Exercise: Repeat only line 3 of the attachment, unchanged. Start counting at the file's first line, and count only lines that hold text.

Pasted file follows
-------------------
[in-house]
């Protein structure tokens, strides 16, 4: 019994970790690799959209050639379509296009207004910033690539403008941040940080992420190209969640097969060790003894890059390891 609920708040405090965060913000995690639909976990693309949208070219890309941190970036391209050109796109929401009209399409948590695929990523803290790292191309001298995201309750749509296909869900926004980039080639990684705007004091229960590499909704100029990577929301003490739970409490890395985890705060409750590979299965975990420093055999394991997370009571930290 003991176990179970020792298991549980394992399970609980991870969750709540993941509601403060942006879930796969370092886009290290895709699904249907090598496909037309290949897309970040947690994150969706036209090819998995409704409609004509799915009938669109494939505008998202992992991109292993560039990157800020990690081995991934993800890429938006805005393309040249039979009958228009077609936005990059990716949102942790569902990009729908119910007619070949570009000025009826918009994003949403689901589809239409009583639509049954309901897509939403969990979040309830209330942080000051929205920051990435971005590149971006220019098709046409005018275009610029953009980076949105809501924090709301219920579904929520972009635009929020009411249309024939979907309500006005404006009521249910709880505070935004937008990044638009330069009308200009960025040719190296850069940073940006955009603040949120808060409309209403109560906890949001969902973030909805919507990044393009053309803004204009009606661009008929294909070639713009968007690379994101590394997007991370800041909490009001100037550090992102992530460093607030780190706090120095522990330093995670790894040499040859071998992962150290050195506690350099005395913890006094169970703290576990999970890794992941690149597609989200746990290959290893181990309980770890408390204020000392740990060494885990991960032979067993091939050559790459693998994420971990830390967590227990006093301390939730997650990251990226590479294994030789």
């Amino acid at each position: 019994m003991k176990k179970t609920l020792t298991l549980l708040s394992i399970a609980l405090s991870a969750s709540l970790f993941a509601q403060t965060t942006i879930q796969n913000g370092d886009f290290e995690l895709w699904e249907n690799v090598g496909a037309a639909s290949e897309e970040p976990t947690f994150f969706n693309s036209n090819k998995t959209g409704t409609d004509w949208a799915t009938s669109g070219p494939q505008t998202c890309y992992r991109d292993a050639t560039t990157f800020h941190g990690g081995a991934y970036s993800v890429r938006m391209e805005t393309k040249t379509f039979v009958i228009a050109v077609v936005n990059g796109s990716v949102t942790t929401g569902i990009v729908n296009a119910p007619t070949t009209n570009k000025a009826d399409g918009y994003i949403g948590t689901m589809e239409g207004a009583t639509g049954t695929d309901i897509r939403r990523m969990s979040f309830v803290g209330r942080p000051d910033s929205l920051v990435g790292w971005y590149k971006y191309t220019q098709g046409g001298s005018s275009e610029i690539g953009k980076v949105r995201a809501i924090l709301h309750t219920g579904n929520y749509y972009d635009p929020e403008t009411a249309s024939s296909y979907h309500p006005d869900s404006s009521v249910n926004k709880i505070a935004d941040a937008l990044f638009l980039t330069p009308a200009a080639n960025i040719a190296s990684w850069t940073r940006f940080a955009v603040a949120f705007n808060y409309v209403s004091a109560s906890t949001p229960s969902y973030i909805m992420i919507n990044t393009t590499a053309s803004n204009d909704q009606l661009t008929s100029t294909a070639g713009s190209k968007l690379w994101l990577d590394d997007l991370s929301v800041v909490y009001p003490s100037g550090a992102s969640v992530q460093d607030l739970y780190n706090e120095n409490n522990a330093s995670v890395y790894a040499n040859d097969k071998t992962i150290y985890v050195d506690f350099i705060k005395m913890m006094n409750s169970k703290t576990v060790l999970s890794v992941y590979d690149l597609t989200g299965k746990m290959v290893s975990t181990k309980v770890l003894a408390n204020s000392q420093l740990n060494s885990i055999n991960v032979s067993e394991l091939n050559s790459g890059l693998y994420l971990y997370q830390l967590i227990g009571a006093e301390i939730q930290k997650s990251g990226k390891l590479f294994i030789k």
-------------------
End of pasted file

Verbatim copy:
């Amino acid at each position: 019994m003991k176990k179970t609920l020792t298991l549980l708040s394992i399970a609980l405090s991870a969750s709540l970790f993941a509601q403060t965060t942006i879930q796969n913000g370092d886009f290290e995690l895709w699904e249907n690799v090598g496909a037309a639909s290949e897309e970040p976990t947690f994150f969706n693309s036209n090819k998995t959209g409704t409609d004509w949208a799915t009938s669109g070219p494939q505008t998202c890309y992992r991109d292993a050639t560039t990157f800020h941190g990690g081995a991934y970036s993800v890429r938006m391209e805005t393309k040249t379509f039979v009958i228009a050109v077609v936005n990059g796109s990716v949102t942790t929401g569902i990009v729908n296009a119910p007619t070949t009209n570009k000025a009826d399409g918009y994003i949403g948590t689901m589809e239409g207004a009583t639509g049954t695929d309901i897509r939403r990523m969990s979040f309830v803290g209330r942080p000051d910033s929205l920051v990435g790292w971005y590149k971006y191309t220019q098709g046409g001298s005018s275009e610029i690539g953009k980076v949105r995201a809501i924090l709301h309750t219920g579904n929520y749509y972009d635009p929020e403008t009411a249309s024939s296909y979907h309500p006005d869900s404006s009521v249910n926004k709880i505070a935004d941040a937008l990044f638009l980039t330069p009308a200009a080639n960025i040719a190296s990684w850069t940073r940006f940080a955009v603040a949120f705007n808060y409309v209403s004091a109560s906890t949001p229960s969902y973030i909805m992420i919507n990044t393009t590499a053309s803004n204009d909704q009606l661009t008929s100029t294909a070639g713009s190209k968007l690379w994101l990577d590394d997007l991370s929301v800041v909490y009001p003490s100037g550090a992102s969640v992530q460093d607030l739970y780190n706090e120095n409490n522990a330093s995670v890395y790894a040499n040859d097969k071998t992962i150290y985890v050195d506690f350099i705060k005395m913890m006094n409750s169970k703290t576990v060790l999970s890794v992941y590979d690149l597609t989200g299965k746990m290959v290893s975990t181990k309980v770890l003894a408390n204020s000392q420093l740990n060494s885990i055999n991960v032979s067993e394991l091939n050559s790459g890059l693998y994420l971990y997370q830390l967590i227990g009571a006093e301390i939730q930290k997650s990251g990226k390891l590479f294994i030789k």